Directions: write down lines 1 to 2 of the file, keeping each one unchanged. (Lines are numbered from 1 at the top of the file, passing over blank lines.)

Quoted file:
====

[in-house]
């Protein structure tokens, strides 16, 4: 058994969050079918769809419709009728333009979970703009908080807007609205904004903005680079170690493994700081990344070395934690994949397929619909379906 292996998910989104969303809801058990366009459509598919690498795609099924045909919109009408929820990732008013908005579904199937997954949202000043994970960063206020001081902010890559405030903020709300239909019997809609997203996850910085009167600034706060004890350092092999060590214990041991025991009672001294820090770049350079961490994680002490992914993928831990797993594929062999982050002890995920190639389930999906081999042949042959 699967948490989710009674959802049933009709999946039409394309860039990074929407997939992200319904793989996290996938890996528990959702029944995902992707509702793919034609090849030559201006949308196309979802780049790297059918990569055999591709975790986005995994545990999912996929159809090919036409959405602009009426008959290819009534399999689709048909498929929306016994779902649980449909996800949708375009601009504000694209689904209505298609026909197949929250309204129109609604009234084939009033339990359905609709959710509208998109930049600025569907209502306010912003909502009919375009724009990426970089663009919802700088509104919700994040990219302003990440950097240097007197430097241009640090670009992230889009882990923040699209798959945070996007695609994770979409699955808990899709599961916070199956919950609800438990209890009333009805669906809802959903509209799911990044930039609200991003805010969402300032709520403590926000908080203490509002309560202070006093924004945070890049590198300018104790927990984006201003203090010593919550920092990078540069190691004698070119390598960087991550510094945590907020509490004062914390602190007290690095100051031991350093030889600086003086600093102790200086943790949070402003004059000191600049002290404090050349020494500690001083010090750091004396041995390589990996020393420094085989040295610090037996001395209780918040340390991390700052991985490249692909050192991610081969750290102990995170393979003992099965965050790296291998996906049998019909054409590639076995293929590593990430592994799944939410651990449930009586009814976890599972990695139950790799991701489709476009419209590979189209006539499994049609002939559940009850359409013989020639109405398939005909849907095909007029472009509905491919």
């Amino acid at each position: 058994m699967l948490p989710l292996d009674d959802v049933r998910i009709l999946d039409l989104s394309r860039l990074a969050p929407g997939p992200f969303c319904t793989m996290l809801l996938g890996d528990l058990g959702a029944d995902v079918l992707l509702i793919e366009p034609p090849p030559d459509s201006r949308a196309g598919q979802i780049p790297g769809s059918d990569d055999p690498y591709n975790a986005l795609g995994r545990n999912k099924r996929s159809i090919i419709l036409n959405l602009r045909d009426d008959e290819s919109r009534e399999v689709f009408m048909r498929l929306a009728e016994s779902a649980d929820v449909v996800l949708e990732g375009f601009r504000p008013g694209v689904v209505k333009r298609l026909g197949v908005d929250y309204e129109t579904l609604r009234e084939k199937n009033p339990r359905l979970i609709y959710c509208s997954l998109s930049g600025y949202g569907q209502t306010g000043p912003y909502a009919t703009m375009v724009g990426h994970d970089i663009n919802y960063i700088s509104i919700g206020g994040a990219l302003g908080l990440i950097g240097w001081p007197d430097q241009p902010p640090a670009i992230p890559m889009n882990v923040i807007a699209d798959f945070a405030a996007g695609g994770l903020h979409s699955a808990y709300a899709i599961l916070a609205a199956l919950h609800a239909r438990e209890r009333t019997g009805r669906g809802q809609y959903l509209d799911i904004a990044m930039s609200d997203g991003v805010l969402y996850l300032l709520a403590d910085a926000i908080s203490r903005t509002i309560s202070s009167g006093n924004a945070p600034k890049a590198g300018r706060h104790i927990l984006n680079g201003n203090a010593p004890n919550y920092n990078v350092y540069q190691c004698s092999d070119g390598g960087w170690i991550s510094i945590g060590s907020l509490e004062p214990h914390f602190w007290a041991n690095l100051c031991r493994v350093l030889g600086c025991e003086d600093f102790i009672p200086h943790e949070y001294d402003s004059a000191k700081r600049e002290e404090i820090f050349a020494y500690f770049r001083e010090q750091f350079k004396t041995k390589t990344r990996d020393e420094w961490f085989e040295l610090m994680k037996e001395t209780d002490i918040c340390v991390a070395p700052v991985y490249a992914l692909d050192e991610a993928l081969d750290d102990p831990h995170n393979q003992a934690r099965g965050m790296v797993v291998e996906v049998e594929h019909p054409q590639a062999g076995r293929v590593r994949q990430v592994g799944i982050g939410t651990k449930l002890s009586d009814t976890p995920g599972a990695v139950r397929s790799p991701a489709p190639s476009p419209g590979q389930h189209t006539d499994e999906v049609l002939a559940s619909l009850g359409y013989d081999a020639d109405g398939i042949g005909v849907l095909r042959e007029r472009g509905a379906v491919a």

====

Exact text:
[in-house]
């Protein structure tokens, strides 16, 4: 058994969050079918769809419709009728333009979970703009908080807007609205904004903005680079170690493994700081990344070395934690994949397929619909379906 292996998910989104969303809801058990366009459509598919690498795609099924045909919109009408929820990732008013908005579904199937997954949202000043994970960063206020001081902010890559405030903020709300239909019997809609997203996850910085009167600034706060004890350092092999060590214990041991025991009672001294820090770049350079961490994680002490992914993928831990797993594929062999982050002890995920190639389930999906081999042949042959 699967948490989710009674959802049933009709999946039409394309860039990074929407997939992200319904793989996290996938890996528990959702029944995902992707509702793919034609090849030559201006949308196309979802780049790297059918990569055999591709975790986005995994545990999912996929159809090919036409959405602009009426008959290819009534399999689709048909498929929306016994779902649980449909996800949708375009601009504000694209689904209505298609026909197949929250309204129109609604009234084939009033339990359905609709959710509208998109930049600025569907209502306010912003909502009919375009724009990426970089663009919802700088509104919700994040990219302003990440950097240097007197430097241009640090670009992230889009882990923040699209798959945070996007695609994770979409699955808990899709599961916070199956919950609800438990209890009333009805669906809802959903509209799911990044930039609200991003805010969402300032709520403590926000908080203490509002309560202070006093924004945070890049590198300018104790927990984006201003203090010593919550920092990078540069190691004698070119390598960087991550510094945590907020509490004062914390602190007290690095100051031991350093030889600086003086600093102790200086943790949070402003004059000191600049002290404090050349020494500690001083010090750091004396041995390589990996020393420094085989040295610090037996001395209780918040340390991390700052991985490249692909050192991610081969750290102990995170393979003992099965965050790296291998996906049998019909054409590639076995293929590593990430592994799944939410651990449930009586009814976890599972990695139950790799991701489709476009419209590979189209006539499994049609002939559940009850359409013989020639109405398939005909849907095909007029472009509905491919």